As I’ve said in the introductory article about IIO, a subject worth talking about are triggered buffers.
So first let’s see how triggers are used in the IIO Subsystem. A specific trigger can be associated to an IIO device by registering it and set it in
iio_device->trig. Also there is the possibility to use a generic trigger for different IIO devices and in this case it should be declared as a separate module.
Let’s have a look at the API the kernel exposes for IIO triggers. To allocate a trigger we should do something like this:
struct iio_trigger *trig = iio_allocate_trigger("foo");
An important field of this structure is
.ops. This is a
struct iio_trigger_ops and represents the
operations structure for an iio_trigger. The key elements to fill here are
.set_triggered_state, function used to switch on/off the trigger on demand. Having all these set, we can then register the trigger using
Currently triggers are only used in IIO to fill software buffers. Any device supporting
INDIO_BUFFER_TRIGGERED has the consumer interface automatically created.
iio_dev structure has a field name
.pollfunc, which represents the function triggered at each conversion. Its purpose is to retrieve data from the device and feed them into the buffer. So buffers and triggers are very connected in the IIO Subsystem.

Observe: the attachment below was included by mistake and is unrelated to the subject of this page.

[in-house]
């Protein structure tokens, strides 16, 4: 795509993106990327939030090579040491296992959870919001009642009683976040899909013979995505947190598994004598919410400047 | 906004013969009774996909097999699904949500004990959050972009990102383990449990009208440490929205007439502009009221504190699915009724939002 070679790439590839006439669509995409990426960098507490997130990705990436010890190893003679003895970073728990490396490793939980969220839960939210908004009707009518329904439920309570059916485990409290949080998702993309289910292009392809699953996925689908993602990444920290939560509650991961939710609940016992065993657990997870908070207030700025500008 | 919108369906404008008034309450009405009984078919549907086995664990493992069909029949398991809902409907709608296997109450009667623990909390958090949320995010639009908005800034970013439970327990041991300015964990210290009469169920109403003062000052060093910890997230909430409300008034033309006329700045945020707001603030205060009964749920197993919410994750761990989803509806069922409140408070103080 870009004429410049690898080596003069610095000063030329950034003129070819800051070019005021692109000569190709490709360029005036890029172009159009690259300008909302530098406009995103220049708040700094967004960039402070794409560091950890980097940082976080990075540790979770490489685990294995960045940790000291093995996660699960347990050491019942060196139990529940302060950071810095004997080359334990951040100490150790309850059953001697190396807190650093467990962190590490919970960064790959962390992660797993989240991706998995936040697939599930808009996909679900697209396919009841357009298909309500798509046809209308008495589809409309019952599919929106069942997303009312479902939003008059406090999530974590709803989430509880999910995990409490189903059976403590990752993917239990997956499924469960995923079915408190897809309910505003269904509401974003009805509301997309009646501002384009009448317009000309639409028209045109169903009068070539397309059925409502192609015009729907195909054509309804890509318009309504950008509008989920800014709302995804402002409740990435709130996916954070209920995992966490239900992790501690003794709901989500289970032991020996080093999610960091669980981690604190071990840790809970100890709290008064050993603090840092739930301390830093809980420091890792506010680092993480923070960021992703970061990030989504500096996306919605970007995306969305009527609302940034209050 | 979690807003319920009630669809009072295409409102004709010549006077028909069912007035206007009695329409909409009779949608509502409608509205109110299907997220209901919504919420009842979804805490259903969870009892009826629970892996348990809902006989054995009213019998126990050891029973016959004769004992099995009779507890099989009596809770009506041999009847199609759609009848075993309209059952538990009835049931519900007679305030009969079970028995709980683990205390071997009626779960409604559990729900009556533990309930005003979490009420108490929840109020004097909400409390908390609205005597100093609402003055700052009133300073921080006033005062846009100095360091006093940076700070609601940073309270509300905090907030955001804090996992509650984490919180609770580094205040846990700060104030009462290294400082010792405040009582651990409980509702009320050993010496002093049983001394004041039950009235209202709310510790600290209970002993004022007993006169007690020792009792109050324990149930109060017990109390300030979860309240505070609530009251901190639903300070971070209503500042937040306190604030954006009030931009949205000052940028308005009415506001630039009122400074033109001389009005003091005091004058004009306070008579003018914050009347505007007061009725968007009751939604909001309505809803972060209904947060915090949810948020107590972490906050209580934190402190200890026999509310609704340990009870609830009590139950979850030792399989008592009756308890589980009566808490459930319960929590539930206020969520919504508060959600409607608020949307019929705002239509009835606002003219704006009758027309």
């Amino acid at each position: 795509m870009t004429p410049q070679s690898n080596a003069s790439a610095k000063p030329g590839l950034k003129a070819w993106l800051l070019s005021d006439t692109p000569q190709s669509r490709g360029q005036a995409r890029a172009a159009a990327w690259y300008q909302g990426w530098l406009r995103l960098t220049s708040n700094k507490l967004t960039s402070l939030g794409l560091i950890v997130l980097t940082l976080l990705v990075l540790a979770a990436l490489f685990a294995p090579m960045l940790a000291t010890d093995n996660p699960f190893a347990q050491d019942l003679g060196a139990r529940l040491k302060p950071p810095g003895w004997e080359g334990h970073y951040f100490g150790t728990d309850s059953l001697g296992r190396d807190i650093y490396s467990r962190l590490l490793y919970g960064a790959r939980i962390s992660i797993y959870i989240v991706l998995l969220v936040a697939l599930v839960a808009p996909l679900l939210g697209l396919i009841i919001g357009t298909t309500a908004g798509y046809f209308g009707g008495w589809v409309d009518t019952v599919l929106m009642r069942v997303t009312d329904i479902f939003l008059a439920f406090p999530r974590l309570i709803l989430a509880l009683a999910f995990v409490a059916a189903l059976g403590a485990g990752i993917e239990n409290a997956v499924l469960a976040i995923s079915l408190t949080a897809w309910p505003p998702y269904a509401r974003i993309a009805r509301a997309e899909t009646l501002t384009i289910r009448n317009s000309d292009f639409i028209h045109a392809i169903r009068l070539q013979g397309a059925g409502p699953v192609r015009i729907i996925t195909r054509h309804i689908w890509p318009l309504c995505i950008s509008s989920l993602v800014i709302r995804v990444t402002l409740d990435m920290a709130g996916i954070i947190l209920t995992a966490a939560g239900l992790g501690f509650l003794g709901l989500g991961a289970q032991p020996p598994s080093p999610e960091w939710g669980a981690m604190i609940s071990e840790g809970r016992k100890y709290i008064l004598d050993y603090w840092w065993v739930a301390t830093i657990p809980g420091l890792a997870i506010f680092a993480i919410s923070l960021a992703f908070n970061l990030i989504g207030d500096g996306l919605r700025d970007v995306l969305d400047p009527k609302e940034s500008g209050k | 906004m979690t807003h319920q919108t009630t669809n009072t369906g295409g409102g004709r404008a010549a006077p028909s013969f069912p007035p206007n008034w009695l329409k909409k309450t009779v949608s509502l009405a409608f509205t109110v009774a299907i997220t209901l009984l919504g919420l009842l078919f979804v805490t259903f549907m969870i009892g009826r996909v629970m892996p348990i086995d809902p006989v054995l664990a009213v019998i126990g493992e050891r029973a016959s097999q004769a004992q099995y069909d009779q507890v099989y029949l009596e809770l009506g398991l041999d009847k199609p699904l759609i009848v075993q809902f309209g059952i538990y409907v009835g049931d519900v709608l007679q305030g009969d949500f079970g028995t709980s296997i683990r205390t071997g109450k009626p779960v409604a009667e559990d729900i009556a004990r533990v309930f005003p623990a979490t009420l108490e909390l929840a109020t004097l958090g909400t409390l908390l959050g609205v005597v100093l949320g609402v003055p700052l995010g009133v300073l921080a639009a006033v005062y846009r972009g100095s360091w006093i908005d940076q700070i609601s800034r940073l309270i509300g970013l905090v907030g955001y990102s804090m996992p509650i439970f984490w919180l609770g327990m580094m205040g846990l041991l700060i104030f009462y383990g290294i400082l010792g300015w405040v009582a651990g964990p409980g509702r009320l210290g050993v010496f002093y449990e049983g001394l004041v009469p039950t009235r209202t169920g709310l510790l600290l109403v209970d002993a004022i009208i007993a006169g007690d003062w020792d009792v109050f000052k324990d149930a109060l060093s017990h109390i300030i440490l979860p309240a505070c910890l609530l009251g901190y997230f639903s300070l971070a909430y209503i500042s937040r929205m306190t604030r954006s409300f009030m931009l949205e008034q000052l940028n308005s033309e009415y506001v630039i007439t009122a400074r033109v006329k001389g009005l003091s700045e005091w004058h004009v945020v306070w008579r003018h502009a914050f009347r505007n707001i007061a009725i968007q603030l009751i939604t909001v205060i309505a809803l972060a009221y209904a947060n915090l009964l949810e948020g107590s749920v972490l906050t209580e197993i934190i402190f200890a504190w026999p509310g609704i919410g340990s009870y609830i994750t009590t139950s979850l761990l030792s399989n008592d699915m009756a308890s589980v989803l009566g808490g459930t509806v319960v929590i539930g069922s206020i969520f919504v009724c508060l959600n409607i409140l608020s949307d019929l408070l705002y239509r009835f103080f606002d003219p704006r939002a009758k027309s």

There are two kind of buffers in IIO:
A set of IIO helper functions to set up triggered buffers can be found in
drivers/iio/industrialio-triggered-buffer.c. An important function here is
iio_triggered_buffer_setup, which will allocate the buffer and the pollfunc, as well as register the buffer with the IIO core.
An example of driver which uses triggered buffers is kxcj-1013. The code that actually does the settings is:
ret = iio_triggered_buffer_setup(indio_dev, iio_pollfunc_store_time, kxcjk1013_trigger_handler, NULL);
A next post about IIO events will come soon and remember, for additional information: